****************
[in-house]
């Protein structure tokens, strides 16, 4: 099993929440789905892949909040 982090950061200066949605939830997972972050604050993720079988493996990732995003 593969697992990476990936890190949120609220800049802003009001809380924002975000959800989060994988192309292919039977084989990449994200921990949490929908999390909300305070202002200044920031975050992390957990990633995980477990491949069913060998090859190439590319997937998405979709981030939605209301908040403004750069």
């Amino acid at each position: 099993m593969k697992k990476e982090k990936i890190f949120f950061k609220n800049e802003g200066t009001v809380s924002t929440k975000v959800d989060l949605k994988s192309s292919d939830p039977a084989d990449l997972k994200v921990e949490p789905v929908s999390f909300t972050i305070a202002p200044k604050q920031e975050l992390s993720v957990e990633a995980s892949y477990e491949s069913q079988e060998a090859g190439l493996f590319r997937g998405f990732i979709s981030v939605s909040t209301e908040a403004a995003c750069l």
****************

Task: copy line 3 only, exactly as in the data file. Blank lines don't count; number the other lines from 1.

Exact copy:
């Amino acid at each position: 099993m593969k697992k990476e982090k990936i890190f949120f950061k609220n800049e802003g200066t009001v809380s924002t929440k975000v959800d989060l949605k994988s192309s292919d939830p039977a084989d990449l997972k994200v921990e949490p789905v929908s999390f909300t972050i305070a202002p200044k604050q920031e975050l992390s993720v957990e990633a995980s892949y477990e491949s069913q079988e060998a090859g190439l493996f590319r997937g998405f990732i979709s981030v939605s909040t209301e908040a403004a995003c750069l």